This week Volkswagen confirmed its intention to float shares in Porsche in the coming weeks — an IPO that, if it comes off, would be one of the largest in recent European history.
Porsche in proportion
Analysts are valuing the company at anywhere between $60bn and $85bn ahead of the proposed listing, though it's difficult to overstate how precious a jewel in VW’s crown the sports car maker is.
Within the vast Volkswagen Group portfolio, Porsche and Audi are the two biggest profit engines by some distance. However, when compared to VW's passenger car division — which sold 2.7 million vehicles last year — Porsche's production is small. The iconic brand sold just ~300k cars but, thanks to an average selling price of around $100k and a lean cost base, Porsche produced roughly 2x the operating income of the mainstream VW brand.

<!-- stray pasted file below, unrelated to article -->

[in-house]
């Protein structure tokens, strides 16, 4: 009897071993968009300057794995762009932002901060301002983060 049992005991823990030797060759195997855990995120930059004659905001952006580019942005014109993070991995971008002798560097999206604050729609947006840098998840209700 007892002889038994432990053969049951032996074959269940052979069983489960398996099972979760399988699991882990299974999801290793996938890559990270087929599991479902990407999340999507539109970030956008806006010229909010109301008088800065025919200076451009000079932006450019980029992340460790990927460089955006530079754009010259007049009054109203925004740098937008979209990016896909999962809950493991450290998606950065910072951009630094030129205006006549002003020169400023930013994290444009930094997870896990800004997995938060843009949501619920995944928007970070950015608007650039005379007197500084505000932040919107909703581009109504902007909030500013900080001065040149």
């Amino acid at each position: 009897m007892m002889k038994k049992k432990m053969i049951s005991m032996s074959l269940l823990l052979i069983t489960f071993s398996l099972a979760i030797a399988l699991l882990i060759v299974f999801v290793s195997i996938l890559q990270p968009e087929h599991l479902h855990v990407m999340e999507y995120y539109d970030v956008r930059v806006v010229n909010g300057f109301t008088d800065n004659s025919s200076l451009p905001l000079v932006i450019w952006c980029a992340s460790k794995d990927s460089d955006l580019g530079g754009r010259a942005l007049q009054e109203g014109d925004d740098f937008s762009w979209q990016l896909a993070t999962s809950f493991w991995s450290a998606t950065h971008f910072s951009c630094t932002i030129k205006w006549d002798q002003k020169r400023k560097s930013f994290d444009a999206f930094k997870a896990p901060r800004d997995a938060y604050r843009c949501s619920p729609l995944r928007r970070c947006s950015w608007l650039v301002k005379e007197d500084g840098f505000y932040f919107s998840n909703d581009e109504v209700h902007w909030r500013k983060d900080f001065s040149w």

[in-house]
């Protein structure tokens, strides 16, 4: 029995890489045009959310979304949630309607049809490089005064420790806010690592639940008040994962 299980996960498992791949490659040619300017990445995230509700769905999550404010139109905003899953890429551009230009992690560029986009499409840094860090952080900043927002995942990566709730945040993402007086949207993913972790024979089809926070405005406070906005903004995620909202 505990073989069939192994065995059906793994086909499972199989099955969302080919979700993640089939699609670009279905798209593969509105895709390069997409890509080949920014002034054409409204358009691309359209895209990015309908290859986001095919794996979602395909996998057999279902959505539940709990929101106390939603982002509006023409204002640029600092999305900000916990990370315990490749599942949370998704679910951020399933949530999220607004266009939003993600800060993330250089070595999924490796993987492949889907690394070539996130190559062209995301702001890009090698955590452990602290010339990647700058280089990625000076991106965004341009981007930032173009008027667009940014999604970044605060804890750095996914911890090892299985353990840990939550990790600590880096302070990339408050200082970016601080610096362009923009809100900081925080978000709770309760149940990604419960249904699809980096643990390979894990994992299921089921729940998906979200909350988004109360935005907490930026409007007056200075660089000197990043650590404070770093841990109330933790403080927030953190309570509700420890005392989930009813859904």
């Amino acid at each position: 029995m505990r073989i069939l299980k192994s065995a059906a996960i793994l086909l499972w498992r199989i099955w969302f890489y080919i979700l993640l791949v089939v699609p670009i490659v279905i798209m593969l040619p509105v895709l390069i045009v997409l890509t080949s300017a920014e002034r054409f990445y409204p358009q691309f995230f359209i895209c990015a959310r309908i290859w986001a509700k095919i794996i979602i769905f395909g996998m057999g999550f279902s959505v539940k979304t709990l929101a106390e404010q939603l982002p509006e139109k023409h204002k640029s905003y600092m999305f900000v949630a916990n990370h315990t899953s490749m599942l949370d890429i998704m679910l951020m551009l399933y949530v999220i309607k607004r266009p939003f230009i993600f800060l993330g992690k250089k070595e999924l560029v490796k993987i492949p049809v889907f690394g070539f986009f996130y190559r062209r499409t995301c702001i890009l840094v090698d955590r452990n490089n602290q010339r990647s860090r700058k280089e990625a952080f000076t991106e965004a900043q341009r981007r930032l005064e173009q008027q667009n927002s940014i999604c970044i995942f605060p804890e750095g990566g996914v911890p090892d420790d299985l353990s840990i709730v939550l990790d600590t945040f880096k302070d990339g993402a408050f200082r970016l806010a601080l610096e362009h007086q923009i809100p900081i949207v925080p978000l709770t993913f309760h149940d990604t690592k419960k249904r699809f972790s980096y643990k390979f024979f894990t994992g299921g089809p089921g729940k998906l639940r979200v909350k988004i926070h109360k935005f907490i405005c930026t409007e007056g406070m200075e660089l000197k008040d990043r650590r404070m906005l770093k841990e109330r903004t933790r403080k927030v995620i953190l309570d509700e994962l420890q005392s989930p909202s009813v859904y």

Keeping it in the family
Although just 12.5% of the total shares will be sold to IPO investors, the listing should give VW Group more financial firepower to complete the costly transition to electric vehicles.
The Porsche-Piech family, made up of direct descendants of the founder, will end up owning some 25% of voting shares in the company. They'll be hoping that Porsche shares will race higher as a result of the public listing, just like Ferrari's did in 2015 when the Italian company was spun out from its parent company, Fiat Chrysler.